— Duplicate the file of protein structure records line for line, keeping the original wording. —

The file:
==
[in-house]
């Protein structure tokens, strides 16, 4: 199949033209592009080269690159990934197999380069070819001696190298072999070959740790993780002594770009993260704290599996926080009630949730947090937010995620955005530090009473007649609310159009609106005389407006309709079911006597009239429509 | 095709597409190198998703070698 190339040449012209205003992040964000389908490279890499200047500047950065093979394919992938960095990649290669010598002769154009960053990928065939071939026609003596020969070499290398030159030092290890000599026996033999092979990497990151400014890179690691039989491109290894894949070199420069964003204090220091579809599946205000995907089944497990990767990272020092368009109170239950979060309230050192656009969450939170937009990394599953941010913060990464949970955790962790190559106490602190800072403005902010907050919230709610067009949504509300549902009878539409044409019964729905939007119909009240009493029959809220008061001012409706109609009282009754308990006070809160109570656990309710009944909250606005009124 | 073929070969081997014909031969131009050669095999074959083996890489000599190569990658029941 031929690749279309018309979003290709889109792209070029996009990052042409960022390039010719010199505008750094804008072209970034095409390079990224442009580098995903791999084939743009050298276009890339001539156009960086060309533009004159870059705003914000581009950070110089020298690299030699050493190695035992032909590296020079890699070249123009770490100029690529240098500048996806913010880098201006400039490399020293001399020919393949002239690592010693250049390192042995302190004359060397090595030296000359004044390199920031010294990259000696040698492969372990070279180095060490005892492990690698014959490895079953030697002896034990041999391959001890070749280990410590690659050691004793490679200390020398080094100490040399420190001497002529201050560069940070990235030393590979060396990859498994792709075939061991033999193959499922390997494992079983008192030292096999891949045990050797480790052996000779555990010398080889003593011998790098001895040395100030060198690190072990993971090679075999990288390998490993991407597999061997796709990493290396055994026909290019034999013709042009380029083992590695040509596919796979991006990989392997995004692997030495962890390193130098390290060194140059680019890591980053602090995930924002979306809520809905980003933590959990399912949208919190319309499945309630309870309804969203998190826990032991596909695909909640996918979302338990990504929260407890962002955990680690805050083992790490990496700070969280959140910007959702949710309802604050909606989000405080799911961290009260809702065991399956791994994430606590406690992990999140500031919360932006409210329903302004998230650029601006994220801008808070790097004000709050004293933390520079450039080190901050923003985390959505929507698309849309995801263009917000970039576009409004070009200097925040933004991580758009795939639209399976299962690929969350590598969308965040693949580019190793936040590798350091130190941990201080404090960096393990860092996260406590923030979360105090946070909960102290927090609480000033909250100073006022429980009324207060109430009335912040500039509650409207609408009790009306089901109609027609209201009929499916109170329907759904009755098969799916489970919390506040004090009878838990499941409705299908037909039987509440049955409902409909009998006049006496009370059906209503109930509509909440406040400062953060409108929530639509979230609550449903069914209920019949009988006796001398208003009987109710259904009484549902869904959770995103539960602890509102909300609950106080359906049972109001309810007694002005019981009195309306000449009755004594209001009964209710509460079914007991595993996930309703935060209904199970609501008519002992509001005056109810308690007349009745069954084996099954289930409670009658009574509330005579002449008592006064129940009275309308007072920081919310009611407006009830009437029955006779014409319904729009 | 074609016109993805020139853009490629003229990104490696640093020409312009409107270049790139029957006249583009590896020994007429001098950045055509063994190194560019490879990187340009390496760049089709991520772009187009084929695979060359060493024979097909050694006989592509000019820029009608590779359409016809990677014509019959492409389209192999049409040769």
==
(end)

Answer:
[in-house]
């Protein structure tokens, strides 16, 4: 199949033209592009080269690159990934197999380069070819001696190298072999070959740790993780002594770009993260704290599996926080009630949730947090937010995620955005530090009473007649609310159009609106005389407006309709079911006597009239429509 | 095709597409190198998703070698 190339040449012209205003992040964000389908490279890499200047500047950065093979394919992938960095990649290669010598002769154009960053990928065939071939026609003596020969070499290398030159030092290890000599026996033999092979990497990151400014890179690691039989491109290894894949070199420069964003204090220091579809599946205000995907089944497990990767990272020092368009109170239950979060309230050192656009969450939170937009990394599953941010913060990464949970955790962790190559106490602190800072403005902010907050919230709610067009949504509300549902009878539409044409019964729905939007119909009240009493029959809220008061001012409706109609009282009754308990006070809160109570656990309710009944909250606005009124 | 073929070969081997014909031969131009050669095999074959083996890489000599190569990658029941 031929690749279309018309979003290709889109792209070029996009990052042409960022390039010719010199505008750094804008072209970034095409390079990224442009580098995903791999084939743009050298276009890339001539156009960086060309533009004159870059705003914000581009950070110089020298690299030699050493190695035992032909590296020079890699070249123009770490100029690529240098500048996806913010880098201006400039490399020293001399020919393949002239690592010693250049390192042995302190004359060397090595030296000359004044390199920031010294990259000696040698492969372990070279180095060490005892492990690698014959490895079953030697002896034990041999391959001890070749280990410590690659050691004793490679200390020398080094100490040399420190001497002529201050560069940070990235030393590979060396990859498994792709075939061991033999193959499922390997494992079983008192030292096999891949045990050797480790052996000779555990010398080889003593011998790098001895040395100030060198690190072990993971090679075999990288390998490993991407597999061997796709990493290396055994026909290019034999013709042009380029083992590695040509596919796979991006990989392997995004692997030495962890390193130098390290060194140059680019890591980053602090995930924002979306809520809905980003933590959990399912949208919190319309499945309630309870309804969203998190826990032991596909695909909640996918979302338990990504929260407890962002955990680690805050083992790490990496700070969280959140910007959702949710309802604050909606989000405080799911961290009260809702065991399956791994994430606590406690992990999140500031919360932006409210329903302004998230650029601006994220801008808070790097004000709050004293933390520079450039080190901050923003985390959505929507698309849309995801263009917000970039576009409004070009200097925040933004991580758009795939639209399976299962690929969350590598969308965040693949580019190793936040590798350091130190941990201080404090960096393990860092996260406590923030979360105090946070909960102290927090609480000033909250100073006022429980009324207060109430009335912040500039509650409207609408009790009306089901109609027609209201009929499916109170329907759904009755098969799916489970919390506040004090009878838990499941409705299908037909039987509440049955409902409909009998006049006496009370059906209503109930509509909440406040400062953060409108929530639509979230609550449903069914209920019949009988006796001398208003009987109710259904009484549902869904959770995103539960602890509102909300609950106080359906049972109001309810007694002005019981009195309306000449009755004594209001009964209710509460079914007991595993996930309703935060209904199970609501008519002992509001005056109810308690007349009745069954084996099954289930409670009658009574509330005579002449008592006064129940009275309308007072920081919310009611407006009830009437029955006779014409319904729009 | 074609016109993805020139853009490629003229990104490696640093020409312009409107270049790139029957006249583009590896020994007429001098950045055509063994190194560019490879990187340009390496760049089709991520772009187009084929695979060359060493024979097909050694006989592509000019820029009608590779359409016809990677014509019959492409389209192999049409040769």